The price of defrauding the government could get a lot costlier. A recent court decision by the Fourth Circuit, is set to change the potential penalties on how much contractors who mislead the government could face.
This decision could quickly increase the fine a disobeying contractor incurs based on the number of invoices filed during the course of a contract; even if the government has not suffered any damages or even if the invoices are correct.
The False Claims Act is a Civil War-era law that was designed to protect the government from receiving false goods and services from contractors. The penalty inflicted on each invoice that a contractor submits while engaging in such fraud can range from $5,000 to $11,000. Multiplying that by the thousands of invoices that some contracts generate can easily escalate that amount into millions of dollars.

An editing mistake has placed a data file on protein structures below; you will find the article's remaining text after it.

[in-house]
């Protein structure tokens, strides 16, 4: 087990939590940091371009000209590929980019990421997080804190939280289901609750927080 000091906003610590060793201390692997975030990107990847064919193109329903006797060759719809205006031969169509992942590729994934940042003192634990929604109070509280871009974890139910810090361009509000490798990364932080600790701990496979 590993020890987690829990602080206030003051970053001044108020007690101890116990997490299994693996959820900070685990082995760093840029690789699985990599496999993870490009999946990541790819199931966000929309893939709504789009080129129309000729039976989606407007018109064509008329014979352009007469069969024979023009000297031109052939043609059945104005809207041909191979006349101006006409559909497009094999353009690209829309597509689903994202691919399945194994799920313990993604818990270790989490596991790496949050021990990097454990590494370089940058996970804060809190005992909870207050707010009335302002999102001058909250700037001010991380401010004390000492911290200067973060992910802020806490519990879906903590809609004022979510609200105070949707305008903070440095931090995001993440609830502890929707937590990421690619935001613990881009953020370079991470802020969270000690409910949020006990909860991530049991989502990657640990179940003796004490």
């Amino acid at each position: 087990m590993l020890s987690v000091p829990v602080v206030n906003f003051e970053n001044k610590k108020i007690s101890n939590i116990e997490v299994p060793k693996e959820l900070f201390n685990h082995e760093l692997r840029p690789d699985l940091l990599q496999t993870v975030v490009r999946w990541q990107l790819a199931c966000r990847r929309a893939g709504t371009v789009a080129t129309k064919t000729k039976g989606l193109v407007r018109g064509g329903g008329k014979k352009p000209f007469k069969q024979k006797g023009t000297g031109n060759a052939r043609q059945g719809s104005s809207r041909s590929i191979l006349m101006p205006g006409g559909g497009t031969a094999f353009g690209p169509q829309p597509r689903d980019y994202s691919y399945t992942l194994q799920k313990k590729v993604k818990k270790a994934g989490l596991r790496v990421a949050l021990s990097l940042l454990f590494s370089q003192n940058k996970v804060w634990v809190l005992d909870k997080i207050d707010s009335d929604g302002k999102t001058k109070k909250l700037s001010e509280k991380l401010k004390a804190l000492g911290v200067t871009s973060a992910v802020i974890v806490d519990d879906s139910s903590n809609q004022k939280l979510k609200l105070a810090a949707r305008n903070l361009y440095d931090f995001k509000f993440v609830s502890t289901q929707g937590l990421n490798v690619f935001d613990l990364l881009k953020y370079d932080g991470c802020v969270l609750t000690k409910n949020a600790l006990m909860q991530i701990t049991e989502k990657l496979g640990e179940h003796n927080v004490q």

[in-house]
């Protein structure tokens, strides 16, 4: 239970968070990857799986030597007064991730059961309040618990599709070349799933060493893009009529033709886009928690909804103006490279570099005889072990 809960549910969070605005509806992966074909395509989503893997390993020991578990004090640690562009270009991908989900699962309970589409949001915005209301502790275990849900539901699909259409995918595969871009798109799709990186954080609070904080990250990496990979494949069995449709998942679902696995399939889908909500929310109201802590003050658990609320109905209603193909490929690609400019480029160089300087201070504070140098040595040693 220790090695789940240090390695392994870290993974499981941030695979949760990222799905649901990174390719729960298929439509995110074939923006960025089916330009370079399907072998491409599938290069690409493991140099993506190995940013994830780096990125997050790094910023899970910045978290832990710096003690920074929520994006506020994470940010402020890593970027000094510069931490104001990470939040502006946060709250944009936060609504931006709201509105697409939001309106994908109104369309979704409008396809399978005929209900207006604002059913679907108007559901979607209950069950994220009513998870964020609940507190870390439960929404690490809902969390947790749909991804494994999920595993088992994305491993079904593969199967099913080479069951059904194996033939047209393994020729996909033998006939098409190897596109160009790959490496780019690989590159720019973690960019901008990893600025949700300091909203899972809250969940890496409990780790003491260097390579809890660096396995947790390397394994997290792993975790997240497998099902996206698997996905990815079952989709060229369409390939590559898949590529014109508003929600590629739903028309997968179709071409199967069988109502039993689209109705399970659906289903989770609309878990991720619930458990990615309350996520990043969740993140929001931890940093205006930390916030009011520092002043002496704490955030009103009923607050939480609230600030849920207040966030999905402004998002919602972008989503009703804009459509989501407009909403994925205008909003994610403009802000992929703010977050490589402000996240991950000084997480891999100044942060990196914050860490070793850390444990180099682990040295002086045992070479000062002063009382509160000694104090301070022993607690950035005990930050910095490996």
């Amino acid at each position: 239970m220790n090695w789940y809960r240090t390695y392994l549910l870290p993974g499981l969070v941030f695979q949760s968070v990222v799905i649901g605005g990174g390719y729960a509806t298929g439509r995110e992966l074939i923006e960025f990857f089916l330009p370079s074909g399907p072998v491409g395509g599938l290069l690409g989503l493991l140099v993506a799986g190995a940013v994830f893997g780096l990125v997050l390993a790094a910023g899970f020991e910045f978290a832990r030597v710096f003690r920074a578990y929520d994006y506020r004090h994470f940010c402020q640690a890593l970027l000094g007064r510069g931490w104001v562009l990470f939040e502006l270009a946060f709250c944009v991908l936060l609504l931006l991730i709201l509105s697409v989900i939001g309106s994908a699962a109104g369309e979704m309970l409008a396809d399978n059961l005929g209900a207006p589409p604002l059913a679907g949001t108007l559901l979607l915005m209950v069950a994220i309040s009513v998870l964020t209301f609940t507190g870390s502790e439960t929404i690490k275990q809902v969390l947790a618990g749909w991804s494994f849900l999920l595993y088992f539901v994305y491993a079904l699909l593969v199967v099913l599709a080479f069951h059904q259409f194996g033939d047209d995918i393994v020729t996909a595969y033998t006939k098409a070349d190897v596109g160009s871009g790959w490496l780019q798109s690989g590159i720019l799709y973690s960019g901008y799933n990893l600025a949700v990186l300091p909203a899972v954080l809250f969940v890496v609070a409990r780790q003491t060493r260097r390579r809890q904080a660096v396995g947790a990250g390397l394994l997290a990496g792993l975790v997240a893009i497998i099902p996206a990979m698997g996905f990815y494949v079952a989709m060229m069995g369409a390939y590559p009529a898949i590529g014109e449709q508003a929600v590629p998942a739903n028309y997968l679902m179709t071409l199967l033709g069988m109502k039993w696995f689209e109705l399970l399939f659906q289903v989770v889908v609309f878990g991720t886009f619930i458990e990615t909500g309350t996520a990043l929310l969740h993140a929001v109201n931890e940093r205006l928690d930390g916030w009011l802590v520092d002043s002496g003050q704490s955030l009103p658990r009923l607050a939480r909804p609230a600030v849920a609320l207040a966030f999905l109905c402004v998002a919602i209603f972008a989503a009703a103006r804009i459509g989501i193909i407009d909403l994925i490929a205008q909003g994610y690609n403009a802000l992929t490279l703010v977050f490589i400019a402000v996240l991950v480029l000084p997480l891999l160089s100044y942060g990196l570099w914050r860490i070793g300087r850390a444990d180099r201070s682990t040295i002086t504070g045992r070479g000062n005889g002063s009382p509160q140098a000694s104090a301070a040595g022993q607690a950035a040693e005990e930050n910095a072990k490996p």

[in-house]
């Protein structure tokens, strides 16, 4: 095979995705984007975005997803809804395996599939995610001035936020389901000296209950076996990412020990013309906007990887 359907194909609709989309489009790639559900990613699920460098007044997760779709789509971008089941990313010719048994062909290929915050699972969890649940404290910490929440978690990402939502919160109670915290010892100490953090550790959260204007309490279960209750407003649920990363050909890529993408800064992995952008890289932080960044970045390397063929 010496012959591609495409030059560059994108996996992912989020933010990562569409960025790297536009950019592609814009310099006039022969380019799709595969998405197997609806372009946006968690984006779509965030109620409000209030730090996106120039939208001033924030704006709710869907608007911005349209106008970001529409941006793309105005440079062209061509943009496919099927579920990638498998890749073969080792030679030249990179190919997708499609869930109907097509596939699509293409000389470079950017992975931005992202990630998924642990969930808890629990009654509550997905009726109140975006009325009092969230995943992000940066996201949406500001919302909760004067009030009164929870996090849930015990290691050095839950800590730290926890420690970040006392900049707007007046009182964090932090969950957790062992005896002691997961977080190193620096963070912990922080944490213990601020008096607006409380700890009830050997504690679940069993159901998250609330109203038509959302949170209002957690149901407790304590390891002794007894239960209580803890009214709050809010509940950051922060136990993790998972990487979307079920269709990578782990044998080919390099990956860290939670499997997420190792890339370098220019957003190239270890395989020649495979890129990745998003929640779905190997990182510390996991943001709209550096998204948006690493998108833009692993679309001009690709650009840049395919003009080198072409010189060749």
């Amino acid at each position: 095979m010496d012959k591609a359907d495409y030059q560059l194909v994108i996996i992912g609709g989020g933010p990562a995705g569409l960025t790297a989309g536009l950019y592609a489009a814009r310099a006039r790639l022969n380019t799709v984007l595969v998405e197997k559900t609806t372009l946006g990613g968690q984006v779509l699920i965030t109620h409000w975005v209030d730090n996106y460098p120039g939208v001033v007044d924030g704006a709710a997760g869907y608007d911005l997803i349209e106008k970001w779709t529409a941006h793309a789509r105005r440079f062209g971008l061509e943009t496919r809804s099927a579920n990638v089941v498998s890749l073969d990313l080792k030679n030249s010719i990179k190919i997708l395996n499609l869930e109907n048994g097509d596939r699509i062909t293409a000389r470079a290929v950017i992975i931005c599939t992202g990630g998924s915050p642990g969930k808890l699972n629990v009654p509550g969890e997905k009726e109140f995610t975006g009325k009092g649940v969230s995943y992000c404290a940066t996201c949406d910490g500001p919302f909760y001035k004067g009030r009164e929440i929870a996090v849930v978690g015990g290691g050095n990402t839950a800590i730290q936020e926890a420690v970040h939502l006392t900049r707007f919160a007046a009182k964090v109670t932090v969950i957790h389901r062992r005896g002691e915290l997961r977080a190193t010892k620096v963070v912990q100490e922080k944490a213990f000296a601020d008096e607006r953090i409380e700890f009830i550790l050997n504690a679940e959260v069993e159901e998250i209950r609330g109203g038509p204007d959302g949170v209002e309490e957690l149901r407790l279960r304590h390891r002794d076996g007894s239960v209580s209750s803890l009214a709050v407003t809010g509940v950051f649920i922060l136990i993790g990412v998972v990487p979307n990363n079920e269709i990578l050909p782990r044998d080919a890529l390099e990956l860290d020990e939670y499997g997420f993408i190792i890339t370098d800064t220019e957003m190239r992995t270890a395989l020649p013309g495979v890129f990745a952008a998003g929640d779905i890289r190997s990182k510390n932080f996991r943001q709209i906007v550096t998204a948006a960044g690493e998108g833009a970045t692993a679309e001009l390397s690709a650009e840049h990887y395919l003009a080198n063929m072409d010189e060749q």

Under the False Claims Act, a private citizen can file a suit on the government’s behalf if he or she has first-hand knowledge of fraud. If the government decides to pursue the case, the individual’s share of the penalty can be up to 30% of the total award. Attorneys for contractors say the majority of cases produced are usually by disgruntled former employees.
One of the original intents of the False Claims Act was to encourage “whistle-blowers”. According to statistics compiled by the Justice Department, the total number of fraud suits filed by private citizens has increased by 106% from 2007 to 2013.
Of course, the best way to avoid any of these problems is for a contractor to conduct business honestly. However, that’s sometimes easier said than done. As the complexity of contracts has grown, the chance of error also increases. There is no doubt that contracts have some mistakes, but whether legal or illegal is for the courts to decide.
For now, the Supreme Court has yet to decide whether it will take up the issue.